Assessment of Morphometric Variation in Natural Populations: The Inadequacy of the Univariate Approach

Michael R. Willig, Robert D. Owen, Randall L. Colbert
1986 Systematic Zoology  
Systematists often attempt to avoid the problem of correlated characters by establishing an arbitrary number of variables that must be significant before groups are considered distinct. The appropriateness of this approach has not been evaluated empirically in the biological literature. We analyzed morphometric data for 27 species of bats from the Brazilian Northeast. Twenty-two mensural characters (12 cranial, 10 external) were analyzed for interlocality and secondary sexual variation in each
more » ... variation in each species using ANOVA and MANOVA. The univariate and multivariate analyses showed little correspondence; no predictable relationship between the number of characters exhibiting significance for a particular treatment effect in the univariate analyses and the significance level for that treatment in the multivariate analysis was discernible. Small sample sizes or disparate sample sizes do not contribute to this phenomenon. Results ranged from: 11 of 12 characters significant using ANOVA and nonsignificance in the MANOVA; to no character significant using the ANOVA with significance in the multivariate analysis. Because MANOVA utilizes rather than ignores correlations among characters, it is the correct statistical test for evaluating overall group differences. We show that even conselvative interpretations of the univariate results can lead to erroneous systematic conclusions. [Morphometric variation; MANOVA; multivariate statistics; ANOVA; univariate statistics; natural populations; Chiroptera; bats; Brazil.]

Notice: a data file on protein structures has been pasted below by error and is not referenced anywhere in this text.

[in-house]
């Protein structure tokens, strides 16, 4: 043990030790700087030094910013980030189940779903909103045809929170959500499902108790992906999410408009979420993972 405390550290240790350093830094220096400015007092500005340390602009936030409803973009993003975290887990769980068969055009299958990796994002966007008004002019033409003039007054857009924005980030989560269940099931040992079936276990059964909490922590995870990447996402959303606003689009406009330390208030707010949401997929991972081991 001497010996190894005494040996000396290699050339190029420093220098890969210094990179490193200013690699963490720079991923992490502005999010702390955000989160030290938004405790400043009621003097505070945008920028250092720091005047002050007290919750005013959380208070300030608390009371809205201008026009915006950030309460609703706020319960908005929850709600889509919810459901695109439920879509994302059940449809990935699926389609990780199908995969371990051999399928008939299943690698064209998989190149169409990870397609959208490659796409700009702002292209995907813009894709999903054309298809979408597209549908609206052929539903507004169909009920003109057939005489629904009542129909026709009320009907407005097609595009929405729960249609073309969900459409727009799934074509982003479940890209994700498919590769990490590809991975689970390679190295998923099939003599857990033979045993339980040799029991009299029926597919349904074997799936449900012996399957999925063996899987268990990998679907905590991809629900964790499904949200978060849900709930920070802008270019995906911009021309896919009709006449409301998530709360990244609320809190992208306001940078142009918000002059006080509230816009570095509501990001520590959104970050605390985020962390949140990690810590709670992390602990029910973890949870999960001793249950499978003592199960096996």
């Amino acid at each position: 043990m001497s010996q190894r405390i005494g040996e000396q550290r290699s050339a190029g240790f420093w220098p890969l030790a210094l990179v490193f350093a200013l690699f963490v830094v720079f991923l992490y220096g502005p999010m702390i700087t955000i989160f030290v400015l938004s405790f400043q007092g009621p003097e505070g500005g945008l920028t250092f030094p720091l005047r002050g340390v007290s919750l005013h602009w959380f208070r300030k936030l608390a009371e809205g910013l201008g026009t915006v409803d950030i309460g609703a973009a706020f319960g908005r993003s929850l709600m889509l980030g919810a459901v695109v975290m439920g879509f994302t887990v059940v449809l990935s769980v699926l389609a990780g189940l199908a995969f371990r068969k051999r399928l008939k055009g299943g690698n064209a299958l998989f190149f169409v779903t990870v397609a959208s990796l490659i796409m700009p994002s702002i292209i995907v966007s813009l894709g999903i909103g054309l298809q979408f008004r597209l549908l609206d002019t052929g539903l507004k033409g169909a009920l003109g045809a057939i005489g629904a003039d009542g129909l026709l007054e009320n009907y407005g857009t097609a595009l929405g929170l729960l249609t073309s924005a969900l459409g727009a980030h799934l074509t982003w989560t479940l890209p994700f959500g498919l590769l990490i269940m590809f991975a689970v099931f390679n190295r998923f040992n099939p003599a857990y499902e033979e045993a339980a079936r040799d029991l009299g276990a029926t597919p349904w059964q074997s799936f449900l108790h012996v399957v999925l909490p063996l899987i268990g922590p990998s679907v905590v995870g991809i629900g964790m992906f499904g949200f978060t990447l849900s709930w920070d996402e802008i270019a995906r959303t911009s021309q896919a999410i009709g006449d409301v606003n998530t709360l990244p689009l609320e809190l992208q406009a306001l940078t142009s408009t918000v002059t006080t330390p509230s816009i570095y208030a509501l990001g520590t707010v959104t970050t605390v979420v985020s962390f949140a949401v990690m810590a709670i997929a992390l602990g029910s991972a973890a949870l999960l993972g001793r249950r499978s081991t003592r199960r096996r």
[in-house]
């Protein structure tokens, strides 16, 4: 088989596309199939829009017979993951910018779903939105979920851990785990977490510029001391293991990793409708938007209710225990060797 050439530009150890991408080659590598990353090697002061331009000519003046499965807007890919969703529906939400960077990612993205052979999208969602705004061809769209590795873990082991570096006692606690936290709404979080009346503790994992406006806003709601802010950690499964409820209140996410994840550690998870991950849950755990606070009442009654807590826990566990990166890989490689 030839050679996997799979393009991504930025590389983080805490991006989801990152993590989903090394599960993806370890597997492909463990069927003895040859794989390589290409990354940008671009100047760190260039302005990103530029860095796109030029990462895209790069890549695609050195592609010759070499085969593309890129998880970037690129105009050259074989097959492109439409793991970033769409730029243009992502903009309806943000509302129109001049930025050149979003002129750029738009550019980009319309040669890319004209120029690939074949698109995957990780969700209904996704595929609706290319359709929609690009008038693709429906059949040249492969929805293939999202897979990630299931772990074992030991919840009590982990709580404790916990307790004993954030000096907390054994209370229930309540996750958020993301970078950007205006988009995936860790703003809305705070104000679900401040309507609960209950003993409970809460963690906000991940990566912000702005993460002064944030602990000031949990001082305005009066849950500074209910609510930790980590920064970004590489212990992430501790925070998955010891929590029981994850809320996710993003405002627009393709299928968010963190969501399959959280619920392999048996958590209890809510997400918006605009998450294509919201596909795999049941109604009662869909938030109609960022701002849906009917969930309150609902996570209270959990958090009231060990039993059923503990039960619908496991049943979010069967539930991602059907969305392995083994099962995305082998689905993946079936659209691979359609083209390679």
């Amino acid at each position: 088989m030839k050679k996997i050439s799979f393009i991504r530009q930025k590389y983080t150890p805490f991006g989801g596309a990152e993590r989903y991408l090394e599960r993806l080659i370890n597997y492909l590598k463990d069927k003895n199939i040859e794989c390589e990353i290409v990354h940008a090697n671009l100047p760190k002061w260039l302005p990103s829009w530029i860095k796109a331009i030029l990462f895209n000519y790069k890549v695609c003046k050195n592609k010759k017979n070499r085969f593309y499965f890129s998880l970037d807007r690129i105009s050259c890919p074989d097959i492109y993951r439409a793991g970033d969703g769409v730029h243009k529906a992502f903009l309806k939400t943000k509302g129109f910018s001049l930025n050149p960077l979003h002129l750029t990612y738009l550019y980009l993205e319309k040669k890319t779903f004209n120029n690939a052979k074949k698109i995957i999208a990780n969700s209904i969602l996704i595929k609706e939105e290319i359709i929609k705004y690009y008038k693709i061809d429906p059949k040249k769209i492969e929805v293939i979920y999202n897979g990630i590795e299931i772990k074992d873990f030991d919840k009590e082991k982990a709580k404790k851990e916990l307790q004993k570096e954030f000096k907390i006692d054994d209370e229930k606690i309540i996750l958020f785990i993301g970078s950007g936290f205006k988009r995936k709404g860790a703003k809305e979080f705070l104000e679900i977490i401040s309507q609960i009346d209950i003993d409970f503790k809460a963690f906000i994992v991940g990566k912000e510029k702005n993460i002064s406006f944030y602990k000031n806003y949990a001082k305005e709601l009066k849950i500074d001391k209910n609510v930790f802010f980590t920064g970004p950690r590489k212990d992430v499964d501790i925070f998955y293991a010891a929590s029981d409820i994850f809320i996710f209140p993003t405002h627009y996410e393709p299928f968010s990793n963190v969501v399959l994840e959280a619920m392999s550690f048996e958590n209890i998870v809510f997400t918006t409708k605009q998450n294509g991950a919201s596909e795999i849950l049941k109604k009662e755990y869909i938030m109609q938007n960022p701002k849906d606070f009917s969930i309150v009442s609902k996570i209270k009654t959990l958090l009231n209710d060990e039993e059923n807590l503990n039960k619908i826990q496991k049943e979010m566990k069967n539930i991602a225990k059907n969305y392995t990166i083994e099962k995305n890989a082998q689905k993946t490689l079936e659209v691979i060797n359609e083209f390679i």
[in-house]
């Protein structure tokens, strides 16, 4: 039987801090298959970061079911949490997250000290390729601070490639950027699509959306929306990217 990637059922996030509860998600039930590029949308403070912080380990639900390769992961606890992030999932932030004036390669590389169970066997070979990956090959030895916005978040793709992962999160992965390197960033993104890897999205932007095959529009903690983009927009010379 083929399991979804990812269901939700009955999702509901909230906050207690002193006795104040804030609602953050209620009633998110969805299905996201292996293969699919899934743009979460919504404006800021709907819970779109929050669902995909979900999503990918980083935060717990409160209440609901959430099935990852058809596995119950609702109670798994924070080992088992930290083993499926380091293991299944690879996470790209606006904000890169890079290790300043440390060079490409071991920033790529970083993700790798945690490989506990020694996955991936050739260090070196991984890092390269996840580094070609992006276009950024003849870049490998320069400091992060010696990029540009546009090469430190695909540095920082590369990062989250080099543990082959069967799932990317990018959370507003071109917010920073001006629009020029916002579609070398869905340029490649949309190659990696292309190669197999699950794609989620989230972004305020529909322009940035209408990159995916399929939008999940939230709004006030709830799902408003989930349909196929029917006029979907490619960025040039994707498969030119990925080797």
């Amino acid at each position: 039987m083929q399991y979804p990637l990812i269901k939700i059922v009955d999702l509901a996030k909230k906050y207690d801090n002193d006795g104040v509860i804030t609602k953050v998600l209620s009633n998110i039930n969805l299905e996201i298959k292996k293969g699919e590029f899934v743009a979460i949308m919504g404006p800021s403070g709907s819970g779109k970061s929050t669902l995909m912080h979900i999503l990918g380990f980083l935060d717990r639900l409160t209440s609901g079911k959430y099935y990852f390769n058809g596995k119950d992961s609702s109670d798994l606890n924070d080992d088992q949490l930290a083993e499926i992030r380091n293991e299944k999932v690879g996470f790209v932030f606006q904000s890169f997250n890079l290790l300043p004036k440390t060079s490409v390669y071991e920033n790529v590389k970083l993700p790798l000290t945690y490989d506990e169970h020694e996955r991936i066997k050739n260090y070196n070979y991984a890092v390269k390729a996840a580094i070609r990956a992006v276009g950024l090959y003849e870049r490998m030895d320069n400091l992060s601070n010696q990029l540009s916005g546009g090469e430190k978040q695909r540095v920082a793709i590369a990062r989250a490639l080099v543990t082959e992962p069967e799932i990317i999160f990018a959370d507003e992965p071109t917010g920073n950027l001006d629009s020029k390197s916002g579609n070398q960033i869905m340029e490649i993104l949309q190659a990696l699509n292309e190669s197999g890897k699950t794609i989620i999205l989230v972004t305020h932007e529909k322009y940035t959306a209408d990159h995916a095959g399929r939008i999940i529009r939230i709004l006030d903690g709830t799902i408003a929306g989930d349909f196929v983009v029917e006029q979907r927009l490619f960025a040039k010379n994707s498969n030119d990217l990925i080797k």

doi:10.2307/2413430 fatcat:nkj3vn572bgp3hkx35gom3n5ny